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Leading Research Universities Report, July 1, 2022

Biochemist working on a computer in a labAAU, Associations Urge Congress to Reach Final Agreement on USICA/America COMPETES

AAU joined 34 other leading science, engineering, and higher education organizations in sending a letter asking Congress to reach a final agreement by the end of July on the U.S. Innovation and Competition Act (S. 1260) and the America Creating Opportunities for Manufacturing, Pre-Eminence in Technology, and Economic Strength Act (H.R. 4521). A sensible, bipartisan “final agreement coupled with supplemental funding would bolster U.S. competitiveness, address supply chain issues, and enhance U.S. security,” the letter notes.

The letter points out the various similarities between the science and technology portions of the two bills and urges Congress to use them as a basis for a final agreement. For example, both bills authorize the creation of a new directorate at the National Science Foundation and an increase in NSF funding overall. Both bills also authorize the creation of regional tech hubs and an initiative to advance innovation in biology research and development; they also expand opportunities for students and institutions involved in STEM research and education.

The letter emphasizes that Congress should include funding to make the “creative, focused approaches in the legislation” a reality. It urges Congress to add “$10 billion in supplemental appropriations” for NSF, the Department of Energy, and the National Institute of Standards and Technology as part of the final agreement as well as “$52 billion in appropriations for the domestic semiconductor manufacturing industry.” Swift action from Congress now will enable the United States to maintain its leadership in science and technology for years to come, the letter says.

A broken bridgeSens. Coons and Sasse to Introduce the Building Civic Bridges Act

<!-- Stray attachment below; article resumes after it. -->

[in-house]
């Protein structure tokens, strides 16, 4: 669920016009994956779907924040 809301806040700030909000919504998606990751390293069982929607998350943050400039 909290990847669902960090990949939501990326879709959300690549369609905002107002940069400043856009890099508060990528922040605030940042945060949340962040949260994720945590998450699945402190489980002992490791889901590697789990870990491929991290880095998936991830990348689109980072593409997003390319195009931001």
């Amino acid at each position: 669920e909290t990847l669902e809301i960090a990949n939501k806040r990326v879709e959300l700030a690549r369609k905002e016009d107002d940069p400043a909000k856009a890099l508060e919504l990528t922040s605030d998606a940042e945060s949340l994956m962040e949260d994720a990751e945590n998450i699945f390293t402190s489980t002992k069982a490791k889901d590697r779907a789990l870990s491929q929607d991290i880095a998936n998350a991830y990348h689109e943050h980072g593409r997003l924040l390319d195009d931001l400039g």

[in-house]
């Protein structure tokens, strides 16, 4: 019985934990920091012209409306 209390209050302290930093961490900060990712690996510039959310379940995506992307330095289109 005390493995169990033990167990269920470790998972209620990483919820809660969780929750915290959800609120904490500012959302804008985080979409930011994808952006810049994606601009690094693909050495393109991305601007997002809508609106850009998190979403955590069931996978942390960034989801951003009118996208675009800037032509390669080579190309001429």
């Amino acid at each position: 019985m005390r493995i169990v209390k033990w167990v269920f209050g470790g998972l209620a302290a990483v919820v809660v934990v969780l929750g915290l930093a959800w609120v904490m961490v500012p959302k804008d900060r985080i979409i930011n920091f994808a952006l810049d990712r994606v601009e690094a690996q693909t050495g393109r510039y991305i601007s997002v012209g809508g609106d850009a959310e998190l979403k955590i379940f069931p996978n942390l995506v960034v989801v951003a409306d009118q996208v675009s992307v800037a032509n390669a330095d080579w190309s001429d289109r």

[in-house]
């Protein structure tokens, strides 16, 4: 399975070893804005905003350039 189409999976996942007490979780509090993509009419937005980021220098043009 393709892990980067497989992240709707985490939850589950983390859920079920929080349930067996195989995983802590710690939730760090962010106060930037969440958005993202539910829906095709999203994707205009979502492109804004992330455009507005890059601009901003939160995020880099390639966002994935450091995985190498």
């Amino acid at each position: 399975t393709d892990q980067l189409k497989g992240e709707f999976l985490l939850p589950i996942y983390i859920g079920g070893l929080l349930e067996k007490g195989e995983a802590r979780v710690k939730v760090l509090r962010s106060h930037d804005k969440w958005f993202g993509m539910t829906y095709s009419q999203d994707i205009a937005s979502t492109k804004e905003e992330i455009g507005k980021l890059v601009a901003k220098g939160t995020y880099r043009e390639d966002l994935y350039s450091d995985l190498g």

Earlier this week, Sens. Chris Coons (D-DE) and Ben Sasse (R-NE) announced that they will introduce a Senate companion to the Building Civic Bridges Act, a bipartisan legislation aimed at helping Americans overcome political and ideological divisions to address pressing civic issues at the local level. The legislation was introduced in the House by Reps. Derek Kilmer (D-WA) and Andy Barr (R-KY) in February.

The legislation would create an Office of Civic Bridgebuilding within AmeriCorps that would provide competitive grants to nonprofits, universities, and other community groups to initiate civic bridgebuilding programs that would facilitate conversations within a community across ideological spectrums. The goal is to help individuals and communities get past polarization to discuss real solutions on key issues like education, public safety, and health. The bill would also fund research on civic bridgebuilding.   

“I applaud Sens. Coons and Sasse for introducing the Building Civic Bridges Act in the Senate as a smart way to encourage civic engagement and to renew our commitment to democracy,” said AAU President Barbara R. Snyder. “Universities have a unique role to play in fostering civil discussion, and that kind of earnest engagement across deep divides is more important now than ever before,” she added.

ICYMI: Barbara’s Blog: Responding Constructively to Corrosive Division